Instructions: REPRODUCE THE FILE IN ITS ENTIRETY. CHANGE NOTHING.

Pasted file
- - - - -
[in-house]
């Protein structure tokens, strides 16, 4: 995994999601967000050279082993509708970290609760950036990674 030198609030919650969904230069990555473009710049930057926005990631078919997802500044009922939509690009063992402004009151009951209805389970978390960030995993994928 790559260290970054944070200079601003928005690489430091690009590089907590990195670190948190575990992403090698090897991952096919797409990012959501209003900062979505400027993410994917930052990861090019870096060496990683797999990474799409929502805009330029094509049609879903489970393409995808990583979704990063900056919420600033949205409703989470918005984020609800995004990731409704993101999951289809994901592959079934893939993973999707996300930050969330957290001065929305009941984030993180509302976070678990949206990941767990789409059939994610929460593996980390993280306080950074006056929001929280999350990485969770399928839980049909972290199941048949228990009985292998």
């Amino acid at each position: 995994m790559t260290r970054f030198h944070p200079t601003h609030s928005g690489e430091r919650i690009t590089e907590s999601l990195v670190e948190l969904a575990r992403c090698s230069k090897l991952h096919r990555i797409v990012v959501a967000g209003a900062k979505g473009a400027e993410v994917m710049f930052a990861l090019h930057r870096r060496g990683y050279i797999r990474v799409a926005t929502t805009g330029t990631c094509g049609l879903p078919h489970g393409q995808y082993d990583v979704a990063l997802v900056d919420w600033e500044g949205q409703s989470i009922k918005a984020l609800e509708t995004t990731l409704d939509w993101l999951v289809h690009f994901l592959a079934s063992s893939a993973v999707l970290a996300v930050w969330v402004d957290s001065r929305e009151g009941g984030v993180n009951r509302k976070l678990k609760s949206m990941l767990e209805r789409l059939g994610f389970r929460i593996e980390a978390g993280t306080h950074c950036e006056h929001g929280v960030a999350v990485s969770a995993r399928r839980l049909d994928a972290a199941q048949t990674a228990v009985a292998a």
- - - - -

[in-house]
């Protein structure tokens, strides 16, 4: 995994999601967000050279082993509708970290609760950036990674 030198609030919650969904230069990555473009710049930057926005990631078919997802500044009922939509690009063992402004009151009951209805389970978390960030995993994928 790559260290970054944070200079601003928005690489430091690009590089907590990195670190948190575990992403090698090897991952096919797409990012959501209003900062979505400027993410994917930052990861090019870096060496990683797999990474799409929502805009330029094509049609879903489970393409995808990583979704990063900056919420600033949205409703989470918005984020609800995004990731409704993101999951289809994901592959079934893939993973999707996300930050969330957290001065929305009941984030993180509302976070678990949206990941767990789409059939994610929460593996980390993280306080950074006056929001929280999350990485969770399928839980049909972290199941048949228990009985292998």
């Amino acid at each position: 995994m790559t260290r970054f030198h944070p200079t601003h609030s928005g690489e430091r919650i690009t590089e907590s999601l990195v670190e948190l969904a575990r992403c090698s230069k090897l991952h096919r990555i797409v990012v959501a967000g209003a900062k979505g473009a400027e993410v994917m710049f930052a990861l090019h930057r870096r060496g990683y050279i797999r990474v799409a926005t929502t805009g330029t990631c094509g049609l879903p078919h489970g393409q995808y082993d990583v979704a990063l997802v900056d919420w600033e500044g949205q409703s989470i009922k918005a984020l609800e509708t995004t990731l409704d939509w993101l999951v289809h690009f994901l592959a079934s063992s893939a993973v999707l970290a996300v930050w969330v402004d957290s001065r929305e009151g009941g984030v993180n009951r509302k976070l678990k609760s949206m990941l767990e209805r789409l059939g994610f389970r929460i593996e980390a978390g993280t306080h950074c950036e006056h929001g929280v960030a999350v990485s969770a995993r399928r839980l049909d994928a972290a199941q048949t990674a228990v009985a292998a």